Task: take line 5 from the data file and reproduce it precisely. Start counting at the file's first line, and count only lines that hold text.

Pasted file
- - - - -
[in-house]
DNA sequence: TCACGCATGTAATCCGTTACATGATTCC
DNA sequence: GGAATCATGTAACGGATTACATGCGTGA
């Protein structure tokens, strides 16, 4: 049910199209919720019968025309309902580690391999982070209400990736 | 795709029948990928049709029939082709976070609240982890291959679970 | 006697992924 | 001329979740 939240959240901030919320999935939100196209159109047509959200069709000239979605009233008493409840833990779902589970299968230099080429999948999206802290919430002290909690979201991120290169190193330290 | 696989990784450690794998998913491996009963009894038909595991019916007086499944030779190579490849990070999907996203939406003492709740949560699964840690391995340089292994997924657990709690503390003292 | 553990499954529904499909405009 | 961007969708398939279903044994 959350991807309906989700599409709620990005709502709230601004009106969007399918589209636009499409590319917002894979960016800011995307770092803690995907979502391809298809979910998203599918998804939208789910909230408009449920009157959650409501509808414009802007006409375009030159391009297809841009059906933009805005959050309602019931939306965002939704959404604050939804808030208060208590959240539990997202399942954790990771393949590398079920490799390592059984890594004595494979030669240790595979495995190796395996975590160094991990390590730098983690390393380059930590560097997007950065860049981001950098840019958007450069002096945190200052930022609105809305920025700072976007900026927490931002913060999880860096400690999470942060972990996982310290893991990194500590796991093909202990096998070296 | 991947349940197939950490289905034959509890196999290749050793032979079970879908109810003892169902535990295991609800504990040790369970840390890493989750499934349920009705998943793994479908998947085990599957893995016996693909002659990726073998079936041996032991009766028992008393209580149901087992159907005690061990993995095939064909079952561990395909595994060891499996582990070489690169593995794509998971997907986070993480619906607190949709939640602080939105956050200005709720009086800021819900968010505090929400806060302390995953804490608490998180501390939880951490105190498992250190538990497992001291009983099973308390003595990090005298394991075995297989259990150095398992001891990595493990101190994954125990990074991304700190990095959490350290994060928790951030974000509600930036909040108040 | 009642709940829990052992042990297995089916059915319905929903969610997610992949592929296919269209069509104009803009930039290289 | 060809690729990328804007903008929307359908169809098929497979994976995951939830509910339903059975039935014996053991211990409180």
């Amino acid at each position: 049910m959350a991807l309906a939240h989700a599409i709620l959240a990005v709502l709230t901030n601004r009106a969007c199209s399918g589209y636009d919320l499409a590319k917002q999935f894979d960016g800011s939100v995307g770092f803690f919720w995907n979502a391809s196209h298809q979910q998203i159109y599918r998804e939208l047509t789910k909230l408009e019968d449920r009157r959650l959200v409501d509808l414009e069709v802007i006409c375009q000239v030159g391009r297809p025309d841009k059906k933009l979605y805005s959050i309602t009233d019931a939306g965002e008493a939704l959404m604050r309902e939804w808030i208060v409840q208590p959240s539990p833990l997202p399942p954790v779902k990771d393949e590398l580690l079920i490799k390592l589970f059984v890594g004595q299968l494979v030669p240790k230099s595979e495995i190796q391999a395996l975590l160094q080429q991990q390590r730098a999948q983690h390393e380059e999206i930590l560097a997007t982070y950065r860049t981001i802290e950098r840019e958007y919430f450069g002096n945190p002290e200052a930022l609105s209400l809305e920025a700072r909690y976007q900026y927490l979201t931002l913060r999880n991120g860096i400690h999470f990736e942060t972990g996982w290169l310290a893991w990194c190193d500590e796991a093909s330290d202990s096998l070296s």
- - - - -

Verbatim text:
């Amino acid at each position: 049910m959350a991807l309906a939240h989700a599409i709620l959240a990005v709502l709230t901030n601004r009106a969007c199209s399918g589209y636009d919320l499409a590319k917002q999935f894979d960016g800011s939100v995307g770092f803690f919720w995907n979502a391809s196209h298809q979910q998203i159109y599918r998804e939208l047509t789910k909230l408009e019968d449920r009157r959650l959200v409501d509808l414009e069709v802007i006409c375009q000239v030159g391009r297809p025309d841009k059906k933009l979605y805005s959050i309602t009233d019931a939306g965002e008493a939704l959404m604050r309902e939804w808030i208060v409840q208590p959240s539990p833990l997202p399942p954790v779902k990771d393949e590398l580690l079920i490799k390592l589970f059984v890594g004595q299968l494979v030669p240790k230099s595979e495995i190796q391999a395996l975590l160094q080429q991990q390590r730098a999948q983690h390393e380059e999206i930590l560097a997007t982070y950065r860049t981001i802290e950098r840019e958007y919430f450069g002096n945190p002290e200052a930022l609105s209400l809305e920025a700072r909690y976007q900026y927490l979201t931002l913060r999880n991120g860096i400690h999470f990736e942060t972990g996982w290169l310290a893991w990194c190193d500590e796991a093909s330290d202990s096998l070296s």